Technical Feasibility:


Scientists currently involved in developing the proposed research projects bring together diverse set of skills and expertise. Members of the group offer expertise in bacteriology, bioinformatics, breeding, agronomy, mycology, plant pathology, and plant physiology. In addition to the scientific expertise offered by group members, many offer valuable experience in outreach through successful careers in extension. The technical ability offered by all individuals in the research group will lead to a successful research project and offer results for developing future applications within the turfgrass phytobiome.

Advantages of a multi-state effort:


Many turfgrass species are utilized throughout the various geographic regions in the U.S. Diverse environments and climates require use of these differing adapted species, and also subject them to a wide range of abiotic and biotic stressors including soil type, temperature extremes, bacteria, fungi, and insect pests. Developing projects across geographically diverse regions will enhance our understanding of the microbial communities that inhabit turfgrasses, as previous research has illustrated the significant impact environment can have on these communities. While diverse scientists encompass our group, this research project will facilitate exchange of knowledge and research techniques. Moreover, the results generated from this work will provide the framework for future research developing applications in the turfgrass phytobiome. Ultimately, applications developed within the turfgrass phytobiome will be a fundamental component of integrated pest management and plant health programs. Using this approach, we can come together to manage turfgrass using sustainable practices that reduce our reliance on fresh water resources, synthetic fertilizers, and pesticide inputs while still producing functional and aesthetically pleasing golf courses, landscapes, and home lawns. Project members will communicate research results to industry practitioners through regional and national seminars, symposia, peer-reviewed publications, research field days, and web-based platforms.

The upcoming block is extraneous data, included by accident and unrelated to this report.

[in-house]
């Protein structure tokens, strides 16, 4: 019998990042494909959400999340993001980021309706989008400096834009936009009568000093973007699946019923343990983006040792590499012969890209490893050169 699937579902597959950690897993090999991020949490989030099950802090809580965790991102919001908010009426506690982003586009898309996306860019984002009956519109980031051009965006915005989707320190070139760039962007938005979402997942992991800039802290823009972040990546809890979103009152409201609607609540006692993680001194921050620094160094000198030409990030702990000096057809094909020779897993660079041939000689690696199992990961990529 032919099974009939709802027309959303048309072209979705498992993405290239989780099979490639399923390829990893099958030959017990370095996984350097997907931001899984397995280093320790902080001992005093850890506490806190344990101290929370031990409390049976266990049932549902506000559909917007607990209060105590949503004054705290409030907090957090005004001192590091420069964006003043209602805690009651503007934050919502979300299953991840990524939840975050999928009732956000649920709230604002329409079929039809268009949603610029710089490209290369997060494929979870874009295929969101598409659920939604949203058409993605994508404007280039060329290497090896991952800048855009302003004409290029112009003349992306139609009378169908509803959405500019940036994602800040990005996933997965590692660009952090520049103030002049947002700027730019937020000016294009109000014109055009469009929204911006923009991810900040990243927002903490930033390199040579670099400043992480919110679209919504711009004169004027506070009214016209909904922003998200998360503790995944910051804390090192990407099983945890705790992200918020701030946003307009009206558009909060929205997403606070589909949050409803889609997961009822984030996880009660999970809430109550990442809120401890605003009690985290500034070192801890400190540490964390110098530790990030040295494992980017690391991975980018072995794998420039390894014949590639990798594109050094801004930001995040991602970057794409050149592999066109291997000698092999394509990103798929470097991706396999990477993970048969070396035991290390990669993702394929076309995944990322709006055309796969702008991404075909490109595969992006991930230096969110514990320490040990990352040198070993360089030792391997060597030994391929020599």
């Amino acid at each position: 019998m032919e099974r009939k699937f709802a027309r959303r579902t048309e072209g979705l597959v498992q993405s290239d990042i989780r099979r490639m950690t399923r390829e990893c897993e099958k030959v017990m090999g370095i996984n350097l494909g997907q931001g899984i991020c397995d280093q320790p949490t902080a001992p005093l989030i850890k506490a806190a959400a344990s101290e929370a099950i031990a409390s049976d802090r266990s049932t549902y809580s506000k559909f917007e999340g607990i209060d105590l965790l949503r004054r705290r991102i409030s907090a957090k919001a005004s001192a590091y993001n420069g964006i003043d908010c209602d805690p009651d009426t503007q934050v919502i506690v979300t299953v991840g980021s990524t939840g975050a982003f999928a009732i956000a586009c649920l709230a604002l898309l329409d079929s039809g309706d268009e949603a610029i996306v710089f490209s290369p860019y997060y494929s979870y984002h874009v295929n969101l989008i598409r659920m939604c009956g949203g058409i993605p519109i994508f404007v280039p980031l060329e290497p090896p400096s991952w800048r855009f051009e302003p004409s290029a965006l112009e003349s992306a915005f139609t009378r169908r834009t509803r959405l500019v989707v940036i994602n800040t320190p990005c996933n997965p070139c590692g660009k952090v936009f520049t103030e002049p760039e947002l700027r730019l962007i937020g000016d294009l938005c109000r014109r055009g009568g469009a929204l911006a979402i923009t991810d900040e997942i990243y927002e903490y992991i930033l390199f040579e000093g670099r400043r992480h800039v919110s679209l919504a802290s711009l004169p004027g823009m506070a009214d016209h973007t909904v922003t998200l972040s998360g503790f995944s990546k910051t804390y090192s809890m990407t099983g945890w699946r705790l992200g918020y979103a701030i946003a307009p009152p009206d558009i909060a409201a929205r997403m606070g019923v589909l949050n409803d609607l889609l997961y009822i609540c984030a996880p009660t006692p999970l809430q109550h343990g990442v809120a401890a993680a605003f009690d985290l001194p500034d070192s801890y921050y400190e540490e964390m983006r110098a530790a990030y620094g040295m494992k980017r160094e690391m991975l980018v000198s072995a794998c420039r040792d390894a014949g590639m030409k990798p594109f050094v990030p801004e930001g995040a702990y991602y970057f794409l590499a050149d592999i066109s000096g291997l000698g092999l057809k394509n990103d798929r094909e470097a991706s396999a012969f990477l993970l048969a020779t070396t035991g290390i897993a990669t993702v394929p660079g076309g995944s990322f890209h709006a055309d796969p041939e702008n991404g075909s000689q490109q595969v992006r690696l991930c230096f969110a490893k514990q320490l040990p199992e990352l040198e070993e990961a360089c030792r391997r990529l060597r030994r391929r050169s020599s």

Anticipated Impacts: